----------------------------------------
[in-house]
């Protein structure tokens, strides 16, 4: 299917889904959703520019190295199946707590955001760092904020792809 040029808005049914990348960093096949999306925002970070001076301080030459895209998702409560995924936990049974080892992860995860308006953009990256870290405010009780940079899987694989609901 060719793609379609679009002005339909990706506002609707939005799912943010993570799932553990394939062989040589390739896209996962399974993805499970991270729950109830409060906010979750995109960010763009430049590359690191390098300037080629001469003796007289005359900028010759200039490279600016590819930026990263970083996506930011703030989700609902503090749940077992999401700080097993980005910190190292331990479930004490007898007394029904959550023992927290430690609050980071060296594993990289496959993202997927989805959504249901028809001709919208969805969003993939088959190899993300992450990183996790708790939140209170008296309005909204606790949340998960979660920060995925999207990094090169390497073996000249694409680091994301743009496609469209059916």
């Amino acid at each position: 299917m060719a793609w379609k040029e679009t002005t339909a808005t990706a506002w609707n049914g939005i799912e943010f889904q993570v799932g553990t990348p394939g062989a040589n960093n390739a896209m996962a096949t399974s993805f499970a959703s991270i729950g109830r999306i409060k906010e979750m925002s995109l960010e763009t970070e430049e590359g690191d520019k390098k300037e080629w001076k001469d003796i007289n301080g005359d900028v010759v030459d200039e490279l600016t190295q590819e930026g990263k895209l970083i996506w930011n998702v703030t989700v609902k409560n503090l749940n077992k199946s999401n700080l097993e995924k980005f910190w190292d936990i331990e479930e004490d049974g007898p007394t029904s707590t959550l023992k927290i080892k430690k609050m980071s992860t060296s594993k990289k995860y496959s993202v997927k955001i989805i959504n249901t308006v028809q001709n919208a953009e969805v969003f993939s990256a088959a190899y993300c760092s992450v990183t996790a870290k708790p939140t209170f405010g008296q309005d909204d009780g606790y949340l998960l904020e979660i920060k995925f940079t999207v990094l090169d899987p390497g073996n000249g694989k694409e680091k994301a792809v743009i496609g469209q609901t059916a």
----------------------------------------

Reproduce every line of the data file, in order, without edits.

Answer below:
[in-house]
């Protein structure tokens, strides 16, 4: 299917889904959703520019190295199946707590955001760092904020792809 040029808005049914990348960093096949999306925002970070001076301080030459895209998702409560995924936990049974080892992860995860308006953009990256870290405010009780940079899987694989609901 060719793609379609679009002005339909990706506002609707939005799912943010993570799932553990394939062989040589390739896209996962399974993805499970991270729950109830409060906010979750995109960010763009430049590359690191390098300037080629001469003796007289005359900028010759200039490279600016590819930026990263970083996506930011703030989700609902503090749940077992999401700080097993980005910190190292331990479930004490007898007394029904959550023992927290430690609050980071060296594993990289496959993202997927989805959504249901028809001709919208969805969003993939088959190899993300992450990183996790708790939140209170008296309005909204606790949340998960979660920060995925999207990094090169390497073996000249694409680091994301743009496609469209059916």
């Amino acid at each position: 299917m060719a793609w379609k040029e679009t002005t339909a808005t990706a506002w609707n049914g939005i799912e943010f889904q993570v799932g553990t990348p394939g062989a040589n960093n390739a896209m996962a096949t399974s993805f499970a959703s991270i729950g109830r999306i409060k906010e979750m925002s995109l960010e763009t970070e430049e590359g690191d520019k390098k300037e080629w001076k001469d003796i007289n301080g005359d900028v010759v030459d200039e490279l600016t190295q590819e930026g990263k895209l970083i996506w930011n998702v703030t989700v609902k409560n503090l749940n077992k199946s999401n700080l097993e995924k980005f910190w190292d936990i331990e479930e004490d049974g007898p007394t029904s707590t959550l023992k927290i080892k430690k609050m980071s992860t060296s594993k990289k995860y496959s993202v997927k955001i989805i959504n249901t308006v028809q001709n919208a953009e969805v969003f993939s990256a088959a190899y993300c760092s992450v990183t996790a870290k708790p939140t209170f405010g008296q309005d909204d009780g606790y949340l998960l904020e979660i920060k995925f940079t999207v990094l090169d899987p390497g073996n000249g694989k694409e680091k994301a792809v743009i496609g469209q609901t059916a």